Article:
We Are America

Voices of the Nation's Future

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Photo ofJoshua Guyette

“Five more minutes till we go outside!” my fourth grade teacher announced to the class. It was the last day of school until winter vacation and I was in my final period of the day. I was quite eager to be out of school to begin a nearly two-week long break. Our class would be taking a second recess to go outside on the playground in honor of Christmas break. We started walking to the playground as I noticed some of the other classes coming outside too. I didn’t see any of my friends coming out so I just walked around waiting for the teacher to dismiss us so I could walk home. 

Most of my classmates were playing four square but I wasn’t interested in that so I stayed on the playground. There were only a few other kids that were near me and one of them was getting closer to me. I saw that he didn’t look like a very good student, based on how he constantly spat in the snow with a snarl. I started walking away, trying to look unsuspicious. Soon enough he was about 5 feet away from me. I saw this look in his eyes as if he were about to strike. The next thing I know, he pushes me down and I fall backwards, a million thoughts going through my head at once. I hit my head on a decent-sized chunk of ice and he ran away from me towards the group of kids. Now I had to decide if I was going to let him get away with that or not. 

I had multiple things I had to consider before getting back at him. First, the consequences could result in detention for both of us, or just me. This didn’t bother me much because I knew that kids don’t get detention for more than 2 hours, which isn’t very long. Secondly, I had to consider what my parents would think. I’d remembered recently having a conversation with them that if you were to be bullied, you stand up for yourself and hit them back. Only in this case it would be a push. After a lot of thought, I decided to stand up to the bully and prove to myself and others that I wouldn’t be pushed around, literally and figuratively. I summoned up the courage to start walking towards the kid who pushed me. I accelerated, speed-walking and before I could realize, I was running in a full sprint and shoved him to the cold hard ground with all the force in my body.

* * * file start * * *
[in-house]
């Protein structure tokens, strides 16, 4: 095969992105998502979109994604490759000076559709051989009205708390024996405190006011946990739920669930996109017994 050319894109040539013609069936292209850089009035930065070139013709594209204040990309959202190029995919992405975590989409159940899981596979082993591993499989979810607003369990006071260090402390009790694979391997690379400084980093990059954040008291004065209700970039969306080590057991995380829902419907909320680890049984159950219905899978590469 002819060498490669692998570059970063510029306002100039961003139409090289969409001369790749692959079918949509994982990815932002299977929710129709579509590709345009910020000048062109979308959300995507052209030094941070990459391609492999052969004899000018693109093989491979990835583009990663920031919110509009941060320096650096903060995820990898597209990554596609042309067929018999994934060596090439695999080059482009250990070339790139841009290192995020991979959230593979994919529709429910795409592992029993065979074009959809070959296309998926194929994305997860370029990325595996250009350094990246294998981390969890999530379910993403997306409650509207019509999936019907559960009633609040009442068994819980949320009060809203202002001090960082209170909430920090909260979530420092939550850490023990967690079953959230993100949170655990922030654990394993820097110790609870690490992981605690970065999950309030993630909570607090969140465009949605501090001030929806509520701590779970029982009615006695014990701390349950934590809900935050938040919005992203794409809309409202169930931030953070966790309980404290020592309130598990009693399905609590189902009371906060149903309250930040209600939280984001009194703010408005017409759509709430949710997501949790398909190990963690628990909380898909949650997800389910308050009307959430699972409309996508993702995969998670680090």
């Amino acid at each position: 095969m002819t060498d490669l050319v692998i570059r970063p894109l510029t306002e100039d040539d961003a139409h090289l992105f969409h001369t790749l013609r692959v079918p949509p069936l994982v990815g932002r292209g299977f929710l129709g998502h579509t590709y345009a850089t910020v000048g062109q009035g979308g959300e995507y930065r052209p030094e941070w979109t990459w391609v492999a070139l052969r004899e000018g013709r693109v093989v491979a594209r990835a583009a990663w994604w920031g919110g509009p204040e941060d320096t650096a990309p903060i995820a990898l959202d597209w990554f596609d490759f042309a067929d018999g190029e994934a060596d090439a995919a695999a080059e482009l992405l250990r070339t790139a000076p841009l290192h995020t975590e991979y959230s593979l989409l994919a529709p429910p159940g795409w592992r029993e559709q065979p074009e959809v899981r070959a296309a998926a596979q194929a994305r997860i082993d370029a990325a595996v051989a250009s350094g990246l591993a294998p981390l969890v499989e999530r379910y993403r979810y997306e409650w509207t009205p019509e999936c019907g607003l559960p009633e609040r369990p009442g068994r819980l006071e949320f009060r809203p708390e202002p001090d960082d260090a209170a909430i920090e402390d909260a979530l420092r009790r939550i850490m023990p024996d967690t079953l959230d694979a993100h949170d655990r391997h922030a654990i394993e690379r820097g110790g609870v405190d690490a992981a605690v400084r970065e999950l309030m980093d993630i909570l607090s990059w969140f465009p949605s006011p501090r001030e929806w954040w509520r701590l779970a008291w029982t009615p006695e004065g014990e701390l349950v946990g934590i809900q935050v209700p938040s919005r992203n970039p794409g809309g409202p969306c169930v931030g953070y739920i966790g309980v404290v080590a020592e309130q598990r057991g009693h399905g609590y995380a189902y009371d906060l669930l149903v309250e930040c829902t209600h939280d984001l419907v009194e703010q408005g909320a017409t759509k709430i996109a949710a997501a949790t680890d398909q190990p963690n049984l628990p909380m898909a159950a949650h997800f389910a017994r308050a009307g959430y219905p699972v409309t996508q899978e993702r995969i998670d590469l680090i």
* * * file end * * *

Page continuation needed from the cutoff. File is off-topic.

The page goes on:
Although the push felt good for about five seconds, I soon felt a wave of regret as I saw him stand up and run to the teacher to tattle on me. “That kid just pushed me for no reason!” he shouted through tears to the teacher. 

“He pushed me first!” I fought back with my lip quivering. Her eyes darted to him.

“Let’s handle this inside,” she said sternly but calmly. 

She called both of our parents to come in and my dad came quickly. She explained to him what happened to save some time so we could leave. Luckily, there was no detention for me, but I can’t say the same for the other kid. Once my dad was informed, he looked at me disapprovingly, but only while the teacher was watching. After we left, he asked if I was hurt and I said I wasn’t even though my head was throbbing from when it hit the chunk of ice. “I’m proud that you stood up for yourself,” my dad told me. I didn’t respond, but I knew that I was, too. 

© Joshua Guyette. All rights reserved. If you are interested in quoting this story, contact the national team through this website and we can put you in touch with the young person's teacher.